I also think it's one thing to read what others say about a person, but an entirely different thing to read their own thoughts and ideas directly, as Charlotte says 'mind-to-mind'. I found a beautiful quote by Corot to a pupil in this Gutenberg bio that I felt told me more about him and his painting than anything else I'd read from others about him:
“Beauty in art is truth bathed in the impression, the emotion that is received from nature.... Seek truth and exactitude, but with the envelope of sentiment which you felt at first. If you have been sincere in your emotion you will be able to pass it on to others.” 
How much more to give words and a mind like this to our kids!

Sunday, August 16, 2015

The flip side of habit training

Our youngest son is now four and as I revisit Charlotte Mason's ideas on habit training, or maybe some collectively gathered ideas on training and educating, I've come to realize the importance of the flip side of habit training - the side that maybe we don't consider often enough.

I think for the most part, we think of habit training along the lines of our homeschooling pursuits. Things like obeying mommy, being quiet while reading, no drawing or ripping books, no bickering, no whining or fussing, no touching breakables, sitting still, etc.. And then there are the intellectual habits - living books and no twaddle, an ear for classical music, accurate observation in nature, etc.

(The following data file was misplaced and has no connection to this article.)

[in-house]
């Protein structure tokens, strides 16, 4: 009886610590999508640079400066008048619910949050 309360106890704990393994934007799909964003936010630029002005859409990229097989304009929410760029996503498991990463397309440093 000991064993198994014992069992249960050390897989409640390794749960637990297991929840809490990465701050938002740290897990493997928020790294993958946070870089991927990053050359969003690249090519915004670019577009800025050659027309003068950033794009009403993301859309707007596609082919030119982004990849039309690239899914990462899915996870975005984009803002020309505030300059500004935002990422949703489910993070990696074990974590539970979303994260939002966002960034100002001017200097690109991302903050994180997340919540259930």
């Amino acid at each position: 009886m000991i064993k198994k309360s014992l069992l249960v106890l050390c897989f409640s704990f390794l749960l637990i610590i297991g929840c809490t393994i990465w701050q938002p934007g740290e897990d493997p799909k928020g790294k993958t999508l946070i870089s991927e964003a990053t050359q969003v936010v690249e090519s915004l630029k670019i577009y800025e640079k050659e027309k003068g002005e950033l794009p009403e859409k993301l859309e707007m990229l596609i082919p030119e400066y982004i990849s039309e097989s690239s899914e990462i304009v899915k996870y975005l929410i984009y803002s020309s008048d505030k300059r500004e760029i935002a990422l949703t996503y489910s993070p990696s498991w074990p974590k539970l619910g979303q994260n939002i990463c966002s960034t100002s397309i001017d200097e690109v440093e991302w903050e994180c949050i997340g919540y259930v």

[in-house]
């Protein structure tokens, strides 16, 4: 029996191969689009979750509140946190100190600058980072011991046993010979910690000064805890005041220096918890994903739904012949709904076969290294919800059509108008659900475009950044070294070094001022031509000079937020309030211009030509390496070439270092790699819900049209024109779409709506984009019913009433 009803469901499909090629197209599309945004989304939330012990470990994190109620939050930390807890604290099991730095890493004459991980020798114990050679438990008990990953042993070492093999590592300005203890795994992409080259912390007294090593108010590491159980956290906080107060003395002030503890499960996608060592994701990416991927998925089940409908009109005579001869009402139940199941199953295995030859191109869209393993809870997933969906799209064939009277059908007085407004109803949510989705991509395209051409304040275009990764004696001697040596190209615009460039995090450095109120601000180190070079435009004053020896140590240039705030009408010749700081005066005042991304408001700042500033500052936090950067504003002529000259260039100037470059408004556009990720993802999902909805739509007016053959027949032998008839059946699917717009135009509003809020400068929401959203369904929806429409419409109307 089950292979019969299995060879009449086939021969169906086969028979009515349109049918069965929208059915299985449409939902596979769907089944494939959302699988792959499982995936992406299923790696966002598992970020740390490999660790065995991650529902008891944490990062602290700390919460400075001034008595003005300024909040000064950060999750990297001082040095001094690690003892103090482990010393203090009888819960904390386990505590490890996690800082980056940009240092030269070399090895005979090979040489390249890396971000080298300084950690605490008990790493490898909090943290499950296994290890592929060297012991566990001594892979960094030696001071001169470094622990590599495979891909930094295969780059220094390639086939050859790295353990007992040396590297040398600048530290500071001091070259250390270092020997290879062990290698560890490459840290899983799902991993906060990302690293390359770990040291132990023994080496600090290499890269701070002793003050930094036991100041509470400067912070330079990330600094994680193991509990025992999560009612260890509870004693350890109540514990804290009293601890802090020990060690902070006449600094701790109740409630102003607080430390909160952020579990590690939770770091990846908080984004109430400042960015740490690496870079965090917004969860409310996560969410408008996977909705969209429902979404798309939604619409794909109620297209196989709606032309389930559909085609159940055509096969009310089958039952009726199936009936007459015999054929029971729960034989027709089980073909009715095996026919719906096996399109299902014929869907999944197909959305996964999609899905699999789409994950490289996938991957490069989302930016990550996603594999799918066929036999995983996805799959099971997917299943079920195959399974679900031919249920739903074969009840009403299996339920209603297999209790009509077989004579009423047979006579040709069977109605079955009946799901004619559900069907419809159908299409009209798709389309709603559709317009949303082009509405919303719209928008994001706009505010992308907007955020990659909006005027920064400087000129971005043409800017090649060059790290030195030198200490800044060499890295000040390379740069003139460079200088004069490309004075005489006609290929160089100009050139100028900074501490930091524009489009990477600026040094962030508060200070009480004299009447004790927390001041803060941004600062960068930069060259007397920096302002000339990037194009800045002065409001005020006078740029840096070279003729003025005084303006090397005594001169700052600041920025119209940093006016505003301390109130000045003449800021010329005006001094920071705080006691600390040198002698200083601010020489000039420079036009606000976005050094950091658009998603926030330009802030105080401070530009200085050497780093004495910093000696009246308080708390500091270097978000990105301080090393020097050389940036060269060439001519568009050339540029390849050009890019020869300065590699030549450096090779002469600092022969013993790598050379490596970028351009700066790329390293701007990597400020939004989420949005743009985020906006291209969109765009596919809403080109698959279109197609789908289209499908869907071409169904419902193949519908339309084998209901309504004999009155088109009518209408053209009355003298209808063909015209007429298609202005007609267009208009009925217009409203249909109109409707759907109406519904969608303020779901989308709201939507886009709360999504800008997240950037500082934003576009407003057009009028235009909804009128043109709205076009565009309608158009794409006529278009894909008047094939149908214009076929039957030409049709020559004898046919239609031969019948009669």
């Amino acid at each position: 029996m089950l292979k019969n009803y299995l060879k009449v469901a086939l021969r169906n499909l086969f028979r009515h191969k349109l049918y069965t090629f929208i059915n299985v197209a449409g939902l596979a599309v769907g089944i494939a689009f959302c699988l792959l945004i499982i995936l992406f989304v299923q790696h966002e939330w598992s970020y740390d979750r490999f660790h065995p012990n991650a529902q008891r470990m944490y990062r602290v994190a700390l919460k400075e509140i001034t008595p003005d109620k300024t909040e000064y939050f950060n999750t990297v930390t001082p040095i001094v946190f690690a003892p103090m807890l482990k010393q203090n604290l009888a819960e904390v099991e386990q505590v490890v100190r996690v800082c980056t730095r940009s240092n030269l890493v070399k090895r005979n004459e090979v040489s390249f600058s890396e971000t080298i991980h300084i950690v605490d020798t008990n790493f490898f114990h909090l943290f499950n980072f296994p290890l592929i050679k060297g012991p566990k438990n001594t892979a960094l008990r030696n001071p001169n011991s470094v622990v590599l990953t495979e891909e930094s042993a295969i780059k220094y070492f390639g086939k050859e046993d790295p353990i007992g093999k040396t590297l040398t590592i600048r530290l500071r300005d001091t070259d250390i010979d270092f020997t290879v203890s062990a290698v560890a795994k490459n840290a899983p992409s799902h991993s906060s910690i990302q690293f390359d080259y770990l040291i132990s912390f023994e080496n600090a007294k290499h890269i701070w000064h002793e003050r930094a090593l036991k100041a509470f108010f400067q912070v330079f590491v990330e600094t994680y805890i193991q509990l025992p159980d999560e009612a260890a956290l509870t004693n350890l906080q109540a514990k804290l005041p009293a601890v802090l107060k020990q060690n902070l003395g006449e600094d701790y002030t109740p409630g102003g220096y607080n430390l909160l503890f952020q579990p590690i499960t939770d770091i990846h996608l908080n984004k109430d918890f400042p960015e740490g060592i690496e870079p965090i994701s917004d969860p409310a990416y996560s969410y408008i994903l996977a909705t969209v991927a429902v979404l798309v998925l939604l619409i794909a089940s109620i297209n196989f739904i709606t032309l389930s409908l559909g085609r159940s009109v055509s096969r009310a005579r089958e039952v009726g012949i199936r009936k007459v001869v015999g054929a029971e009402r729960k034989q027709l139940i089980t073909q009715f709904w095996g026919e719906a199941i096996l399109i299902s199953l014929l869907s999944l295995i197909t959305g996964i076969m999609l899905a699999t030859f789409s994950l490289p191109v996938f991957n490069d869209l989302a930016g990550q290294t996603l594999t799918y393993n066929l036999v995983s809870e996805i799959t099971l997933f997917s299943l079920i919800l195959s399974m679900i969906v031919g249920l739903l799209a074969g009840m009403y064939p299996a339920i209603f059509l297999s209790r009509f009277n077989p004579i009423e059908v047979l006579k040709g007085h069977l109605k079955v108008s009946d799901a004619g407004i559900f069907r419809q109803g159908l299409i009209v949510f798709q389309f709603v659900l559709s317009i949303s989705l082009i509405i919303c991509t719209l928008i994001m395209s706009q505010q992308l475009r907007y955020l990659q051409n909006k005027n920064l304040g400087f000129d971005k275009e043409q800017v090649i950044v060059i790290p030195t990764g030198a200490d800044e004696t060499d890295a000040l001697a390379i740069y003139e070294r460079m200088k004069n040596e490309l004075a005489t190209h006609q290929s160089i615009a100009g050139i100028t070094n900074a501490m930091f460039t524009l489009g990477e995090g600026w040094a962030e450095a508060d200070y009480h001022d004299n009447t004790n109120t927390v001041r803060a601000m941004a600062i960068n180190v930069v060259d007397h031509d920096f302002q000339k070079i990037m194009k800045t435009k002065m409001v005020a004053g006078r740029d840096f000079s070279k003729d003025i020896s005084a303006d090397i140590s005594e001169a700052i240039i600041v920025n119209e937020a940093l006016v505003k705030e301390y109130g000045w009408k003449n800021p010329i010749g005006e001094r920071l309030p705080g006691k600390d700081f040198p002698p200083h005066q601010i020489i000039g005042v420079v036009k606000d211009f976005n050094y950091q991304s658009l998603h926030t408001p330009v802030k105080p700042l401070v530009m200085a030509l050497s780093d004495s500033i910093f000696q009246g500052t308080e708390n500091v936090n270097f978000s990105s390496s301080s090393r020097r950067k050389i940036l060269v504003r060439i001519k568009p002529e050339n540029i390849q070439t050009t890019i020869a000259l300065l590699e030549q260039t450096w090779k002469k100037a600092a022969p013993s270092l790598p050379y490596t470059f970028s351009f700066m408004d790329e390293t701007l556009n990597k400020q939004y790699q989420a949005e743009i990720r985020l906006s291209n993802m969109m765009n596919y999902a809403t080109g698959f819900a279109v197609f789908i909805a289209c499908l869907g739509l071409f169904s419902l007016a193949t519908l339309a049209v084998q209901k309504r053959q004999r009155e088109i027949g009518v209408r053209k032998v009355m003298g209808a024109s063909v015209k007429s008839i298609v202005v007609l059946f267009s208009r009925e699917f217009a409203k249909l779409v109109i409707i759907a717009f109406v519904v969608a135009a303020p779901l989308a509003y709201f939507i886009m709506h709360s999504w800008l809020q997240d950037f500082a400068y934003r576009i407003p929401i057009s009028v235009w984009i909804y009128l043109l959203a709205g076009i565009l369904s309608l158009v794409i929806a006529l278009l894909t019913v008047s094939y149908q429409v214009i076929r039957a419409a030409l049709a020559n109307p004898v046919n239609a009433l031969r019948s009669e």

These are really important habits when you're a homeschooling mom. Without some of them, chaos ensues affecting everything and everyone. It is good for us to take the time to train our children in right behavior and to make it a priority in the early years, as it most certainly does make way for smooth and easy days down the road. What is equally important, and sometimes, I think,  neglected, is the flip side of habit training - treating them as a person. 

Let me explain.

So many of the struggles around the very early years come from a little person, who is quite stumbly and uncoordinated, who wants to do what everyone else is doing and have what everyone else has..

They want the knife, the big boy bike, the sharp stick, the glass, the toy. They want to climb the rock, walk the ledge, close the door themselves, run across the busy street, help cook next to a burning stove, open the fridge and fetch themselves a drink, plug the vacuum in the socket, etc.